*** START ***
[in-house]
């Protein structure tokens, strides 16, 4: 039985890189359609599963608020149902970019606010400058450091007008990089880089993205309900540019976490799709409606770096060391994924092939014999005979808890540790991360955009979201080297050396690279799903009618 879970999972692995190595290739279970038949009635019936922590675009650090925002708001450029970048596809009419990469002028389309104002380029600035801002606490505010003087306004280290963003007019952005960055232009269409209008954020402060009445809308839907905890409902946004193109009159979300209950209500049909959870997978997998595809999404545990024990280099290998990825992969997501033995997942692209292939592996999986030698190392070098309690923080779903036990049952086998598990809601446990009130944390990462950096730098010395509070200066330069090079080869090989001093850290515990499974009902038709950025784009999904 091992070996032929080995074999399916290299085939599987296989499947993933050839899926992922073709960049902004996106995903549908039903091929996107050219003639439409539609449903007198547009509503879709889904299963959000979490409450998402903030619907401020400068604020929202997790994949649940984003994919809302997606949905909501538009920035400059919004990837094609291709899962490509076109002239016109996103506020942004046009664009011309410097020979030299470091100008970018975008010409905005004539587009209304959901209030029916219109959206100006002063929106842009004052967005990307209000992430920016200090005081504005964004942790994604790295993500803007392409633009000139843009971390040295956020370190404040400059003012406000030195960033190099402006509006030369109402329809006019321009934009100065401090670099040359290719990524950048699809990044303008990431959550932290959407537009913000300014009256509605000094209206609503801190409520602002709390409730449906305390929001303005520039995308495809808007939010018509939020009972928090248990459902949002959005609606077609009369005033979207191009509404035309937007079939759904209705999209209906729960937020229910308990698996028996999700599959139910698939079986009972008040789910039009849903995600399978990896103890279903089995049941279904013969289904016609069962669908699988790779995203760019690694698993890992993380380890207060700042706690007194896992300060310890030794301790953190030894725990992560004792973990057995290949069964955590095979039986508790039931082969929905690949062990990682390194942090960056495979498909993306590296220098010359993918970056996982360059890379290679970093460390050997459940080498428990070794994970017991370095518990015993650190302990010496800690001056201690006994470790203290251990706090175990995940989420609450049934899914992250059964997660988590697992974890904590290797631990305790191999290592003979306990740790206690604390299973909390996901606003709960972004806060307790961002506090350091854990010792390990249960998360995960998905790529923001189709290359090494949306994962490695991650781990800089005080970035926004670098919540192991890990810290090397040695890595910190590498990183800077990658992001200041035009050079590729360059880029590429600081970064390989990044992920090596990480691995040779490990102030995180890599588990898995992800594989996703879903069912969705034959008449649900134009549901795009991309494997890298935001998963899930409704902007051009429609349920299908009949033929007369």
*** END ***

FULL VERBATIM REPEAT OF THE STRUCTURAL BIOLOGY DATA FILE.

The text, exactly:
[in-house]
């Protein structure tokens, strides 16, 4: 039985890189359609599963608020149902970019606010400058450091007008990089880089993205309900540019976490799709409606770096060391994924092939014999005979808890540790991360955009979201080297050396690279799903009618 879970999972692995190595290739279970038949009635019936922590675009650090925002708001450029970048596809009419990469002028389309104002380029600035801002606490505010003087306004280290963003007019952005960055232009269409209008954020402060009445809308839907905890409902946004193109009159979300209950209500049909959870997978997998595809999404545990024990280099290998990825992969997501033995997942692209292939592996999986030698190392070098309690923080779903036990049952086998598990809601446990009130944390990462950096730098010395509070200066330069090079080869090989001093850290515990499974009902038709950025784009999904 091992070996032929080995074999399916290299085939599987296989499947993933050839899926992922073709960049902004996106995903549908039903091929996107050219003639439409539609449903007198547009509503879709889904299963959000979490409450998402903030619907401020400068604020929202997790994949649940984003994919809302997606949905909501538009920035400059919004990837094609291709899962490509076109002239016109996103506020942004046009664009011309410097020979030299470091100008970018975008010409905005004539587009209304959901209030029916219109959206100006002063929106842009004052967005990307209000992430920016200090005081504005964004942790994604790295993500803007392409633009000139843009971390040295956020370190404040400059003012406000030195960033190099402006509006030369109402329809006019321009934009100065401090670099040359290719990524950048699809990044303008990431959550932290959407537009913000300014009256509605000094209206609503801190409520602002709390409730449906305390929001303005520039995308495809808007939010018509939020009972928090248990459902949002959005609606077609009369005033979207191009509404035309937007079939759904209705999209209906729960937020229910308990698996028996999700599959139910698939079986009972008040789910039009849903995600399978990896103890279903089995049941279904013969289904016609069962669908699988790779995203760019690694698993890992993380380890207060700042706690007194896992300060310890030794301790953190030894725990992560004792973990057995290949069964955590095979039986508790039931082969929905690949062990990682390194942090960056495979498909993306590296220098010359993918970056996982360059890379290679970093460390050997459940080498428990070794994970017991370095518990015993650190302990010496800690001056201690006994470790203290251990706090175990995940989420609450049934899914992250059964997660988590697992974890904590290797631990305790191999290592003979306990740790206690604390299973909390996901606003709960972004806060307790961002506090350091854990010792390990249960998360995960998905790529923001189709290359090494949306994962490695991650781990800089005080970035926004670098919540192991890990810290090397040695890595910190590498990183800077990658992001200041035009050079590729360059880029590429600081970064390989990044992920090596990480691995040779490990102030995180890599588990898995992800594989996703879903069912969705034959008449649900134009549901795009991309494997890298935001998963899930409704902007051009429609349920299908009949033929007369």